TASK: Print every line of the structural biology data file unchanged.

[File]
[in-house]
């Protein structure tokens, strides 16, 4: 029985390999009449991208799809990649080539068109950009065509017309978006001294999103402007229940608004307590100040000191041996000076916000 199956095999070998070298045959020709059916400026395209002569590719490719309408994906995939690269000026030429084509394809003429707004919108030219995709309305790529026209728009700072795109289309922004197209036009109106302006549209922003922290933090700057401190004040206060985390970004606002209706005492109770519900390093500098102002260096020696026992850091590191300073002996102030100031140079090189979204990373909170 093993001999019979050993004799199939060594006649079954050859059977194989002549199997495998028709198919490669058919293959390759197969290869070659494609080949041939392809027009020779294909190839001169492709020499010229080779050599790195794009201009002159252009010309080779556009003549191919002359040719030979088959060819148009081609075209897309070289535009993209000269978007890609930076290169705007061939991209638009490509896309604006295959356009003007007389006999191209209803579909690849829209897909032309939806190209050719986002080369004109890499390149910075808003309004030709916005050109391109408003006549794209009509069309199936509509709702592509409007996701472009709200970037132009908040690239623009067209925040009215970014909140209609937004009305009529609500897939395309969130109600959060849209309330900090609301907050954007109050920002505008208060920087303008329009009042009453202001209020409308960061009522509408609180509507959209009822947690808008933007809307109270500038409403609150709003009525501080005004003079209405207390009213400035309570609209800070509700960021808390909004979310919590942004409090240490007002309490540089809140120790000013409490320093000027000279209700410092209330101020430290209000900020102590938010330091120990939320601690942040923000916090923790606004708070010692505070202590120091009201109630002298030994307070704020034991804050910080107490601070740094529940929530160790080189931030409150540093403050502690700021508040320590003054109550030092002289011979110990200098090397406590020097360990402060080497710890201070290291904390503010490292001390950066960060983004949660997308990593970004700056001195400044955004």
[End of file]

[in-house]
């Protein structure tokens, strides 16, 4: 029985390999009449991208799809990649080539068109950009065509017309978006001294999103402007229940608004307590100040000191041996000076916000 199956095999070998070298045959020709059916400026395209002569590719490719309408994906995939690269000026030429084509394809003429707004919108030219995709309305790529026209728009700072795109289309922004197209036009109106302006549209922003922290933090700057401190004040206060985390970004606002209706005492109770519900390093500098102002260096020696026992850091590191300073002996102030100031140079090189979204990373909170 093993001999019979050993004799199939060594006649079954050859059977194989002549199997495998028709198919490669058919293959390759197969290869070659494609080949041939392809027009020779294909190839001169492709020499010229080779050599790195794009201009002159252009010309080779556009003549191919002359040719030979088959060819148009081609075209897309070289535009993209000269978007890609930076290169705007061939991209638009490509896309604006295959356009003007007389006999191209209803579909690849829209897909032309939806190209050719986002080369004109890499390149910075808003309004030709916005050109391109408003006549794209009509069309199936509509709702592509409007996701472009709200970037132009908040690239623009067209925040009215970014909140209609937004009305009529609500897939395309969130109600959060849209309330900090609301907050954007109050920002505008208060920087303008329009009042009453202001209020409308960061009522509408609180509507959209009822947690808008933007809307109270500038409403609150709003009525501080005004003079209405207390009213400035309570609209800070509700960021808390909004979310919590942004409090240490007002309490540089809140120790000013409490320093000027000279209700410092209330101020430290209000900020102590938010330091120990939320601690942040923000916090923790606004708070010692505070202590120091009201109630002298030994307070704020034991804050910080107490601070740094529940929530160790080189931030409150540093403050502690700021508040320590003054109550030092002289011979110990200098090397406590020097360990402060080497710890201070290291904390503010490292001390950066960060983004949660997308990593970004700056001195400044955004």